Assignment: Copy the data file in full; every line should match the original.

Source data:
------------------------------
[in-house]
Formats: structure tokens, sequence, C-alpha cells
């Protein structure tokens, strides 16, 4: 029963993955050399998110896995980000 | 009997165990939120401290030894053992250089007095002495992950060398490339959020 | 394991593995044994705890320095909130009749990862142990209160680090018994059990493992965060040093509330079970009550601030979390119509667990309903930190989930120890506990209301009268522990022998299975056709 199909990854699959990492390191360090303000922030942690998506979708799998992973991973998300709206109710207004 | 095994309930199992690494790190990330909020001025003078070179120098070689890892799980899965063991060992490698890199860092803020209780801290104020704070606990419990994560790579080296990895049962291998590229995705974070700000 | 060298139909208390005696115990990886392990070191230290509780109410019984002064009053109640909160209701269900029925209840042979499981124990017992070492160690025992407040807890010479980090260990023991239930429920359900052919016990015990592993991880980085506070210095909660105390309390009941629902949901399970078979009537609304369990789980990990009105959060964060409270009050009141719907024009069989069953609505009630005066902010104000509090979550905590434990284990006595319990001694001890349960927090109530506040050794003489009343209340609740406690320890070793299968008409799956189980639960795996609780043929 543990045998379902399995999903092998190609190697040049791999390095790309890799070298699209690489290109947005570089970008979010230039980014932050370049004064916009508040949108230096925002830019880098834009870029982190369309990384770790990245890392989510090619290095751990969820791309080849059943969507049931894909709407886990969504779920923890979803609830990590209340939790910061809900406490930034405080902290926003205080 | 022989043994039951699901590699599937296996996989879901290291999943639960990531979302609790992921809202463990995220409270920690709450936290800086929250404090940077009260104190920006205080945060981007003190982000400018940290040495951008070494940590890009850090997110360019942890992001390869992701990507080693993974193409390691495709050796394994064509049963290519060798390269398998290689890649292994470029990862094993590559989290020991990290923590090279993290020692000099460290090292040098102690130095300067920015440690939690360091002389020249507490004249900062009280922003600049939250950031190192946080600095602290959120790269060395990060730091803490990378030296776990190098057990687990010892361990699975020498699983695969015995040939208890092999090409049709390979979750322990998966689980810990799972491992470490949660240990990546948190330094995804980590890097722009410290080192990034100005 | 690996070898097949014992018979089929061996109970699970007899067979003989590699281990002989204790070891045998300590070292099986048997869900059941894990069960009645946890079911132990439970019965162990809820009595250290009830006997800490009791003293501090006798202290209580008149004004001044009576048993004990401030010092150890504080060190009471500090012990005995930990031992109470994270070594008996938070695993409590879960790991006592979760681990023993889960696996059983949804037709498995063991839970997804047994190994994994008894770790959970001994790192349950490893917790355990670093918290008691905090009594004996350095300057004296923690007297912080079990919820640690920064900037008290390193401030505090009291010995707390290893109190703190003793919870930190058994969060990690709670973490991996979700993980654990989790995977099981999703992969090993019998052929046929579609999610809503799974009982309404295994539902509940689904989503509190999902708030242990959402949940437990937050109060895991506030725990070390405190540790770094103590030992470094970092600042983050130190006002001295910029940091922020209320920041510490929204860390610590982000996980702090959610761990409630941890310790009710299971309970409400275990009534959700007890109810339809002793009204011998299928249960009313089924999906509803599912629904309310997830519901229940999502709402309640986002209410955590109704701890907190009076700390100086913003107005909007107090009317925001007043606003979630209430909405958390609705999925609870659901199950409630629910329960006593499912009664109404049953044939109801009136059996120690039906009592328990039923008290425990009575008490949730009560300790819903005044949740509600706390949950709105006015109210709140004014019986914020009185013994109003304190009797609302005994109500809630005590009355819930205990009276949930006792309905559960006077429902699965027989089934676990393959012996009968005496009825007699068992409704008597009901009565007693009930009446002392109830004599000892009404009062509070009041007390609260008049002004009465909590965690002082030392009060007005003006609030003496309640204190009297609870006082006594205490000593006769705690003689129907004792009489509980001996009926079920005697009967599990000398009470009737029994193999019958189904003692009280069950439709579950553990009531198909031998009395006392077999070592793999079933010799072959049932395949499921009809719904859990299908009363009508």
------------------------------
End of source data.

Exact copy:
[in-house]
Formats: structure tokens, sequence, C-alpha cells
């Protein structure tokens, strides 16, 4: 029963993955050399998110896995980000 | 009997165990939120401290030894053992250089007095002495992950060398490339959020 | 394991593995044994705890320095909130009749990862142990209160680090018994059990493992965060040093509330079970009550601030979390119509667990309903930190989930120890506990209301009268522990022998299975056709 199909990854699959990492390191360090303000922030942690998506979708799998992973991973998300709206109710207004 | 095994309930199992690494790190990330909020001025003078070179120098070689890892799980899965063991060992490698890199860092803020209780801290104020704070606990419990994560790579080296990895049962291998590229995705974070700000 | 060298139909208390005696115990990886392990070191230290509780109410019984002064009053109640909160209701269900029925209840042979499981124990017992070492160690025992407040807890010479980090260990023991239930429920359900052919016990015990592993991880980085506070210095909660105390309390009941629902949901399970078979009537609304369990789980990990009105959060964060409270009050009141719907024009069989069953609505009630005066902010104000509090979550905590434990284990006595319990001694001890349960927090109530506040050794003489009343209340609740406690320890070793299968008409799956189980639960795996609780043929 543990045998379902399995999903092998190609190697040049791999390095790309890799070298699209690489290109947005570089970008979010230039980014932050370049004064916009508040949108230096925002830019880098834009870029982190369309990384770790990245890392989510090619290095751990969820791309080849059943969507049931894909709407886990969504779920923890979803609830990590209340939790910061809900406490930034405080902290926003205080 | 022989043994039951699901590699599937296996996989879901290291999943639960990531979302609790992921809202463990995220409270920690709450936290800086929250404090940077009260104190920006205080945060981007003190982000400018940290040495951008070494940590890009850090997110360019942890992001390869992701990507080693993974193409390691495709050796394994064509049963290519060798390269398998290689890649292994470029990862094993590559989290020991990290923590090279993290020692000099460290090292040098102690130095300067920015440690939690360091002389020249507490004249900062009280922003600049939250950031190192946080600095602290959120790269060395990060730091803490990378030296776990190098057990687990010892361990699975020498699983695969015995040939208890092999090409049709390979979750322990998966689980810990799972491992470490949660240990990546948190330094995804980590890097722009410290080192990034100005 | 690996070898097949014992018979089929061996109970699970007899067979003989590699281990002989204790070891045998300590070292099986048997869900059941894990069960009645946890079911132990439970019965162990809820009595250290009830006997800490009791003293501090006798202290209580008149004004001044009576048993004990401030010092150890504080060190009471500090012990005995930990031992109470994270070594008996938070695993409590879960790991006592979760681990023993889960696996059983949804037709498995063991839970997804047994190994994994008894770790959970001994790192349950490893917790355990670093918290008691905090009594004996350095300057004296923690007297912080079990919820640690920064900037008290390193401030505090009291010995707390290893109190703190003793919870930190058994969060990690709670973490991996979700993980654990989790995977099981999703992969090993019998052929046929579609999610809503799974009982309404295994539902509940689904989503509190999902708030242990959402949940437990937050109060895991506030725990070390405190540790770094103590030992470094970092600042983050130190006002001295910029940091922020209320920041510490929204860390610590982000996980702090959610761990409630941890310790009710299971309970409400275990009534959700007890109810339809002793009204011998299928249960009313089924999906509803599912629904309310997830519901229940999502709402309640986002209410955590109704701890907190009076700390100086913003107005909007107090009317925001007043606003979630209430909405958390609705999925609870659901199950409630629910329960006593499912009664109404049953044939109801009136059996120690039906009592328990039923008290425990009575008490949730009560300790819903005044949740509600706390949950709105006015109210709140004014019986914020009185013994109003304190009797609302005994109500809630005590009355819930205990009276949930006792309905559960006077429902699965027989089934676990393959012996009968005496009825007699068992409704008597009901009565007693009930009446002392109830004599000892009404009062509070009041007390609260008049002004009465909590965690002082030392009060007005003006609030003496309640204190009297609870006082006594205490000593006769705690003689129907004792009489509980001996009926079920005697009967599990000398009470009737029994193999019958189904003692009280069950439709579950553990009531198909031998009395006392077999070592793999079933010799072959049932395949499921009809719904859990299908009363009508």